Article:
Unfortunately, my sisters and I had to start talking about Dad’s funeral. It’s hard. Really hard. Trying to decide what to do when he passes. As we’re wrestling with some decisions, I’m really really glad that a few years back I hounded him to make a will. I have one, and (I don’t think) I’m anywhere needing to have it in place. But it’s there, just in case I’m wrong (it’s rare, but it has happened before…).
In his case, we were looking to make sure that there wouldn’t be any fighting between his survivors. In my case, I wanted a will to be sure that what I wanted for my children was taken care of.
It’s one of the hardest things to do
To say it’s hard is an understatement, to confront the end of your own life and what could happen afterwards.
In my case, the Army makes my husband write a will. So we had to sit down and think about what our wishes were in the event that he died. It’s not that big of a stretch then to sit down and think about what happens if I die, or if we both die. We’re already there, talking about it, making a plan, writing our will.
I’m going to be honest, it’s not pleasant thinking about what happens to you, or your spouse, or your kids, if someone dies. But I’m willing to push past the discomfort for the sake of my kids.
The lack of a will, a plan, of written instructions/wishes, could be hugely detrimental to the well-being of my kids. The idea that my discomfort could lead to something bad for them just isn’t acceptable to me. So I push past through the discomfort. And make a plan.
Make a Plan
Who gets the kids? Who gets the life insurance money? It doesn’t have to be the same person.
What happens if the person of our choice isn’t able (or willing) at the time that we actually pass? We made a plan for that, too. We spent weeks hashing out the what-ifs. With a huge time span between our three kids, we had to think about who could care for them. His parents are older. So are mine. One sister’s kids are much older than ours. Another sister has three, all between our 2nd and 3rd child. Is asking her to take on three more too much??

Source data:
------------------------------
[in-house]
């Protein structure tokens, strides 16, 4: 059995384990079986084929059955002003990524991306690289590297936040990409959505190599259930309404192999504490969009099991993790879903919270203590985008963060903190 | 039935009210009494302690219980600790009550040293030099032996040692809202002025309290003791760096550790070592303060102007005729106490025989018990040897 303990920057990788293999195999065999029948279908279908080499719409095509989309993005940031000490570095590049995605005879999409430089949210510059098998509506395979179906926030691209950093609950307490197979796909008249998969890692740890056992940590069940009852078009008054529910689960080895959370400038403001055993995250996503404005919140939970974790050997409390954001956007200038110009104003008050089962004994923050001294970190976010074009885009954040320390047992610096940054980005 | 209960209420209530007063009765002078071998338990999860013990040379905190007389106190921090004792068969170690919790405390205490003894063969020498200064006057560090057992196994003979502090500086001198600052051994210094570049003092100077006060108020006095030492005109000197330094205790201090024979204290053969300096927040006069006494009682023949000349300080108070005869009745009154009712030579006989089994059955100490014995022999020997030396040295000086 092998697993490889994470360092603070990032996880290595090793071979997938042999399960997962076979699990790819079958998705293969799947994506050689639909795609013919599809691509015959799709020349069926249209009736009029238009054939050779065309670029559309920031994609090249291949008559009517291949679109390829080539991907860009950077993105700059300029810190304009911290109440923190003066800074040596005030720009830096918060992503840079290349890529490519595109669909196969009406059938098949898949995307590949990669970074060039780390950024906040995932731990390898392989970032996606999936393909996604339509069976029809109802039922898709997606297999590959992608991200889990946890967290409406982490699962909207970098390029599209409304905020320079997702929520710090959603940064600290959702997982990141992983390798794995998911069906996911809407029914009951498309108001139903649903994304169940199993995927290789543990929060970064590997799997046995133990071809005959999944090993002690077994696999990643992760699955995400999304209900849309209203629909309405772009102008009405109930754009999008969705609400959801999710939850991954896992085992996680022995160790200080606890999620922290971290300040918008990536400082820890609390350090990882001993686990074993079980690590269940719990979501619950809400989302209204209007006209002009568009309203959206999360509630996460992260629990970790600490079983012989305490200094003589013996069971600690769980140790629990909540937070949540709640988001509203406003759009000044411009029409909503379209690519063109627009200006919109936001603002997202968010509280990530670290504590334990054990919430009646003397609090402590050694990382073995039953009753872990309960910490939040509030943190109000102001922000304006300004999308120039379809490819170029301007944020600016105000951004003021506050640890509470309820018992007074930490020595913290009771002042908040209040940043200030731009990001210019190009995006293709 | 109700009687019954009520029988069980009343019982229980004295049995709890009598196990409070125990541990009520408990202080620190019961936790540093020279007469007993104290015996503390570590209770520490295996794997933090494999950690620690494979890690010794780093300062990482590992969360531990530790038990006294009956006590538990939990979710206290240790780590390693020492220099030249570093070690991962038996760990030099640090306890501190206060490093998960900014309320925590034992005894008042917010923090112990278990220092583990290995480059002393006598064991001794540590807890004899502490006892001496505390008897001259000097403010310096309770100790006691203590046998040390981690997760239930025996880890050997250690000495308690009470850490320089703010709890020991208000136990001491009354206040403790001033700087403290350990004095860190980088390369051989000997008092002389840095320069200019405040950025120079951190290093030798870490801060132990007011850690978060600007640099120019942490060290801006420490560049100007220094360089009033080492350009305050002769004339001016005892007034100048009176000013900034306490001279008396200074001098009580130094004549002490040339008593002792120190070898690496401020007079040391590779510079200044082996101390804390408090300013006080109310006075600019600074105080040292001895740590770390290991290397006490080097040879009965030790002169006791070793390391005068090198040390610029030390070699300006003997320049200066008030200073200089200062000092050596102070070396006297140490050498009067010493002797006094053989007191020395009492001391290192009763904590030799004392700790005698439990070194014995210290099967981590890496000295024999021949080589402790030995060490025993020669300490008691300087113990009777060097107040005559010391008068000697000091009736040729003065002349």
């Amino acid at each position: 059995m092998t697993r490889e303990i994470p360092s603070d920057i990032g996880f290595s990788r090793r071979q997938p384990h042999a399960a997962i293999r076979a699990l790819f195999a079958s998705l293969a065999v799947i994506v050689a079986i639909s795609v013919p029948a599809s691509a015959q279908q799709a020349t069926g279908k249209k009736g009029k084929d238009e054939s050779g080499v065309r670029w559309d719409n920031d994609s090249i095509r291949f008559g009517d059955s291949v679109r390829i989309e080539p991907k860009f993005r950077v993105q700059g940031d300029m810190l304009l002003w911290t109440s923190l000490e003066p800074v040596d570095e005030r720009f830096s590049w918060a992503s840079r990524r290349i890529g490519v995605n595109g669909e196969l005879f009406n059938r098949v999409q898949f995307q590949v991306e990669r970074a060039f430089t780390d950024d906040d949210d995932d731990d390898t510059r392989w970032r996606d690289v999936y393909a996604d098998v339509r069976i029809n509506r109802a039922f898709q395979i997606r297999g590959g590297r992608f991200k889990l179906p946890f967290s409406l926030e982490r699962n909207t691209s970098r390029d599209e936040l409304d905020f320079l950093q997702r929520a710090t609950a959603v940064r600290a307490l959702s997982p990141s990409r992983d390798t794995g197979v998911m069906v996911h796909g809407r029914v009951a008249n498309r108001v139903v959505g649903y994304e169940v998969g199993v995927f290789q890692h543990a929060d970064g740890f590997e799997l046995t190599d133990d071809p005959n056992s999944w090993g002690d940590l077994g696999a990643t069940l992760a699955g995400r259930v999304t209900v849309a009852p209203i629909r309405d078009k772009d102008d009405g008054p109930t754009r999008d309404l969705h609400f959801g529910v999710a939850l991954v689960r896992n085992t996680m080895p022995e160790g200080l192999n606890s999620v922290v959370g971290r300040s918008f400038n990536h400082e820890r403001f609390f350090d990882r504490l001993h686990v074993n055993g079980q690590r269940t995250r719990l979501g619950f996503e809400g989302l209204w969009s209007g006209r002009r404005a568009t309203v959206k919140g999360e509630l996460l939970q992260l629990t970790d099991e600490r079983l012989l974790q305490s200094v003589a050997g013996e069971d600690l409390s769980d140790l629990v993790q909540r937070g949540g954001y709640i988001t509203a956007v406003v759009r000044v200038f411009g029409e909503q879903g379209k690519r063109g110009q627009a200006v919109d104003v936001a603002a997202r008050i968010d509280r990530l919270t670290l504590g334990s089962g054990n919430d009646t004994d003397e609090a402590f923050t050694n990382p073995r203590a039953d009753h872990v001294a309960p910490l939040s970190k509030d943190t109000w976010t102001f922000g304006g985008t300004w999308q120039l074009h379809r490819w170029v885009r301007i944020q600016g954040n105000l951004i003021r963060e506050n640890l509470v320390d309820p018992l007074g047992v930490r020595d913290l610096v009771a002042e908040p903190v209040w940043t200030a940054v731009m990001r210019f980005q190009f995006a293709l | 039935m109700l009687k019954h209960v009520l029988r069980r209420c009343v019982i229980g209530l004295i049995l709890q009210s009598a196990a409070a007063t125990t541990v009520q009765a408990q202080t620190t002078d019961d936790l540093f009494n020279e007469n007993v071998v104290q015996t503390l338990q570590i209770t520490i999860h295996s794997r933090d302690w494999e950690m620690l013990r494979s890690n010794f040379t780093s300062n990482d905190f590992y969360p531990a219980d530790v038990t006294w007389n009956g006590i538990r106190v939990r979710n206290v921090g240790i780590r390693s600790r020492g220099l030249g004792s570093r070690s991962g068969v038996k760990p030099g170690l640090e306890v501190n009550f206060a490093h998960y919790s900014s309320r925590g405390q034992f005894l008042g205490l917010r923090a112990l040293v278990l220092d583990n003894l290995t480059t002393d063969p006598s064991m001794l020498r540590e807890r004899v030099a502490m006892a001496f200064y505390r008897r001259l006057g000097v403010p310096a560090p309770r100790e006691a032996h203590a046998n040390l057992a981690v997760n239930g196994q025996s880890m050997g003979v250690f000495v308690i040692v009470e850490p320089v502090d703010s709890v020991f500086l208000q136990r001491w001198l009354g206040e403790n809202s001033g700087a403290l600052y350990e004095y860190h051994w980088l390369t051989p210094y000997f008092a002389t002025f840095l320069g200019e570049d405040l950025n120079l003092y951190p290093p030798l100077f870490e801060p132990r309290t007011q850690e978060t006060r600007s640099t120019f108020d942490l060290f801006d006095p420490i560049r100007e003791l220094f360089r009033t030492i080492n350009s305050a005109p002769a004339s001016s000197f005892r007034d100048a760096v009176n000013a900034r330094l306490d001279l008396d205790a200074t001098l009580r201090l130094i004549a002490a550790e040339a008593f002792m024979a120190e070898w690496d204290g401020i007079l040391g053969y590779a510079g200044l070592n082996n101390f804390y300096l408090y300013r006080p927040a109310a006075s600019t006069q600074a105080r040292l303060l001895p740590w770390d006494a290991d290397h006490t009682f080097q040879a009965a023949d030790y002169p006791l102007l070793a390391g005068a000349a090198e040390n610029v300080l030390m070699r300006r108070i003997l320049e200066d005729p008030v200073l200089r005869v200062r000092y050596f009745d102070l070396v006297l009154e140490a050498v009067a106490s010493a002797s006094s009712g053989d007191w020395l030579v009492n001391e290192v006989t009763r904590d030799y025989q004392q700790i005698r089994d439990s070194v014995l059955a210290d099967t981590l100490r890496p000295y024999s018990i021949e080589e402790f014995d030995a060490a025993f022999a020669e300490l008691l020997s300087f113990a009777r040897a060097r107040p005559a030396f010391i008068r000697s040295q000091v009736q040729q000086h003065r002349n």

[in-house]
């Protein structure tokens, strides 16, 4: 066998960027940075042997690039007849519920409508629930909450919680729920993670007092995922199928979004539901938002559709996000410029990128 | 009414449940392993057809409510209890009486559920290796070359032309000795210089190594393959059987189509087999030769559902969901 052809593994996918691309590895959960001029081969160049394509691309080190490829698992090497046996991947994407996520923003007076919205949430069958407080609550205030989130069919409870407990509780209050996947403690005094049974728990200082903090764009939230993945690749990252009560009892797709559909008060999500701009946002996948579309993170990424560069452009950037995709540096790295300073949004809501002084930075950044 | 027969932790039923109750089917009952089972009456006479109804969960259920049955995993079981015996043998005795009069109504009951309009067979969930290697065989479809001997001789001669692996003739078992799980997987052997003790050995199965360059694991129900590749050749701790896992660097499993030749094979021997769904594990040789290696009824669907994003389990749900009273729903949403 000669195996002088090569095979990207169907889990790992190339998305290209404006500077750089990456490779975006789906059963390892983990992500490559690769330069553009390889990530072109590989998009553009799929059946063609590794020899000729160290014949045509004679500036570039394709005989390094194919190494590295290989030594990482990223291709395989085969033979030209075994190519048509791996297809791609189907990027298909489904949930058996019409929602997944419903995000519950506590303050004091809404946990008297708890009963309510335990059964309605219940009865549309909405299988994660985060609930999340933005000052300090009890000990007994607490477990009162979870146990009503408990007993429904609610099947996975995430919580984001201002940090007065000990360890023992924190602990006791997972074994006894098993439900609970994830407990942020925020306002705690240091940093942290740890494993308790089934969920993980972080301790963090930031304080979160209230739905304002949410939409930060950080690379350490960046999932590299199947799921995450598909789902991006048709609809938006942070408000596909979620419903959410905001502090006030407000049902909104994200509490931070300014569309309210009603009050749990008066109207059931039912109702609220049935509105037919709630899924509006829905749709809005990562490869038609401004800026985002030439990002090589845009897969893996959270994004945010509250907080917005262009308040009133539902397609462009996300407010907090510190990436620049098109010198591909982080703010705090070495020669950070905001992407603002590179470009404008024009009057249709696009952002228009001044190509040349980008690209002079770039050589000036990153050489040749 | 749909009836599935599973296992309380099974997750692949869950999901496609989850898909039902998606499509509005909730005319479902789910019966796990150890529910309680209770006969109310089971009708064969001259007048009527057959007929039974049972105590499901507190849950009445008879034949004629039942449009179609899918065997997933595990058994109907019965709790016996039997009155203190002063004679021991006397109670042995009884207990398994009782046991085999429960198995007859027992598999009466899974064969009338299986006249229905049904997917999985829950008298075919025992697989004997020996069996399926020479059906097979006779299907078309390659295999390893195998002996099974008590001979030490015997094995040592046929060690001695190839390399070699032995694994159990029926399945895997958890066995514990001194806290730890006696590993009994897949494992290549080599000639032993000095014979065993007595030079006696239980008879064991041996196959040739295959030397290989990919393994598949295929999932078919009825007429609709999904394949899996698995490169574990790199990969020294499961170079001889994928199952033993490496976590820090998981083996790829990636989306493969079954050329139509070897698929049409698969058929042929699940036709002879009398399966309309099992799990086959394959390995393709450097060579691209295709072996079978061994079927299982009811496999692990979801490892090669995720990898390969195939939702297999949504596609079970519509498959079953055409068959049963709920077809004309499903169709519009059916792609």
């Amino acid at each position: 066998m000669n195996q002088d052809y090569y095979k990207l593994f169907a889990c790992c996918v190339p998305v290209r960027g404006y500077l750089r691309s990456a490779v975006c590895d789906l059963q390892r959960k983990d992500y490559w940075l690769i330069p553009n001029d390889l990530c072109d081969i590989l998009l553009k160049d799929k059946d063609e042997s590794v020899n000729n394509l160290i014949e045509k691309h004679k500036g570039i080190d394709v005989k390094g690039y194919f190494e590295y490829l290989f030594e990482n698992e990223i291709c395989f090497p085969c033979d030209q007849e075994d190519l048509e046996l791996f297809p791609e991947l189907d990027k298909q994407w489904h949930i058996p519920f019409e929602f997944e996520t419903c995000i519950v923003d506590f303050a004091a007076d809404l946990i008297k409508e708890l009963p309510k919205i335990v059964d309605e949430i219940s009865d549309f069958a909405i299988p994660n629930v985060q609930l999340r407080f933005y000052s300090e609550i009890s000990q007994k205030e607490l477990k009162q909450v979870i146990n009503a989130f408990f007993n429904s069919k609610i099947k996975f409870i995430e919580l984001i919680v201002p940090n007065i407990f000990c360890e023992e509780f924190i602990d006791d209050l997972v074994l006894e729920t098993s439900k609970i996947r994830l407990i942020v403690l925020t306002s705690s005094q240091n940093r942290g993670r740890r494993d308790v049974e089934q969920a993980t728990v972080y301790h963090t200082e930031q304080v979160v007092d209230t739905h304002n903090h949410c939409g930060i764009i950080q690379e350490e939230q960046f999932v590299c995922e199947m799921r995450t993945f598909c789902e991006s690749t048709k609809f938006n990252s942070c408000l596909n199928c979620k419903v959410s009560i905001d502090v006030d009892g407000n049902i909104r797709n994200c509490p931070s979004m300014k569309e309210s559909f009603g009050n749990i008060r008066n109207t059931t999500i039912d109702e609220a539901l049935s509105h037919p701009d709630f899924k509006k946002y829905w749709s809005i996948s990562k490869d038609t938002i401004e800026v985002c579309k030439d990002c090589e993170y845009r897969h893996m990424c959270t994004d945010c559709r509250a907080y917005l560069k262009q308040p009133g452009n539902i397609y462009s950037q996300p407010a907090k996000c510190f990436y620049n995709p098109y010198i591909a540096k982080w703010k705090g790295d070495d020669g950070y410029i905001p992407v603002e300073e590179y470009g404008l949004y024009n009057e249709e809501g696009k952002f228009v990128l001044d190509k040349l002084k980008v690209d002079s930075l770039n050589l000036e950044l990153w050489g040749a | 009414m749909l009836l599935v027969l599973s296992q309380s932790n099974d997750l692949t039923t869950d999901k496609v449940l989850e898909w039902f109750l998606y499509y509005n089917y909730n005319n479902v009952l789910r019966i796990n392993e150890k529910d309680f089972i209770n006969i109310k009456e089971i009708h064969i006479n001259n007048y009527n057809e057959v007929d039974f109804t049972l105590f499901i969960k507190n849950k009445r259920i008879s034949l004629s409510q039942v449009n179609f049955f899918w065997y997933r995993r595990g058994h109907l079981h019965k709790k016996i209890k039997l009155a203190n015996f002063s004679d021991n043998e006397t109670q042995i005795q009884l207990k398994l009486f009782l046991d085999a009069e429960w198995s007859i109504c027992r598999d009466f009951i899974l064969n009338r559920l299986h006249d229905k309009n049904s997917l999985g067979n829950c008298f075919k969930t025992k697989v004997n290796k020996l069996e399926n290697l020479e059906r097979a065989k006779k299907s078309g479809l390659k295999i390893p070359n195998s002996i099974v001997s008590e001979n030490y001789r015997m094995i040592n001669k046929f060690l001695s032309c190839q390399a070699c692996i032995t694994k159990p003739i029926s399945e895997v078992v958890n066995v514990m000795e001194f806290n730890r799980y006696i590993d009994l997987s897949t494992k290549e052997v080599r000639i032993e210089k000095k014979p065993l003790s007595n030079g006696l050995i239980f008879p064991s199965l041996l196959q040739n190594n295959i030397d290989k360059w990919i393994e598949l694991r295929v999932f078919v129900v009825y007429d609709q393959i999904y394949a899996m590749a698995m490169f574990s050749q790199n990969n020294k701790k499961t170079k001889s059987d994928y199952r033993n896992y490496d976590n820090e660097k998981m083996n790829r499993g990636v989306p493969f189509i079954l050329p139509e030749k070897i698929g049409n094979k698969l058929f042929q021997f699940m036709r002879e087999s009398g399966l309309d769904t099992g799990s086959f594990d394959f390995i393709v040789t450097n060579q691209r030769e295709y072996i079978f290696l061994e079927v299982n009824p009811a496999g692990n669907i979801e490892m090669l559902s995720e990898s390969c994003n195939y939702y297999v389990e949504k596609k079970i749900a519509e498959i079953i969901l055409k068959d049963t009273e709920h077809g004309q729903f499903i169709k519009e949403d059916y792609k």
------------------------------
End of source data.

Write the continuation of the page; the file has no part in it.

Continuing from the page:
We went round and round on it all. Everything we could think of. The concerns each of us had about each of our choices. Some things were compromises. Some things we were in perfect agreement about. But we had the talk. We discussed it. Everything. Everything we could think of. And then after talking to others, more things that we hadn’t thought of.
Peace of Mind
In the end, I had the peace of mind that what we want, what we hashed out between the two of us, is what is likely to happen. We have a will. I don’t have to worry that the State will get involved. No temporary state-appointed guardian or foster care while the State decides who would be the best guardian for my children. The State won’t be sending our estate (such as it is—sorry kids!!) to probate to spend time in limbo, while they decide what our estate is worth and how it should be handled. Our chosen executor will handle making sure that kids get what they need—how we outlined it. We have life insurance to make sure that if the worst happens to us, the kids are taken care of. But I want to make sure the kids are actually taken care of—how we envision.
In the end, despite the discomfort of thinking about how my kids would have to be raised by someone other than me, and the sadness that comes with thinking about what I would miss, I’m really glad that I made a will. I’m glad I can rest easy knowing that if the worst happens, there can be a seamless follow-through of what I want for them.
It doesn’t matter what you want: all the kids with one person, each with a different person, money going to their guardian, money in a trust, a separate person managing their trust—it’s all something you can do. You just have to think it through and spell it out in your will.
You can do it!! If I can, you can!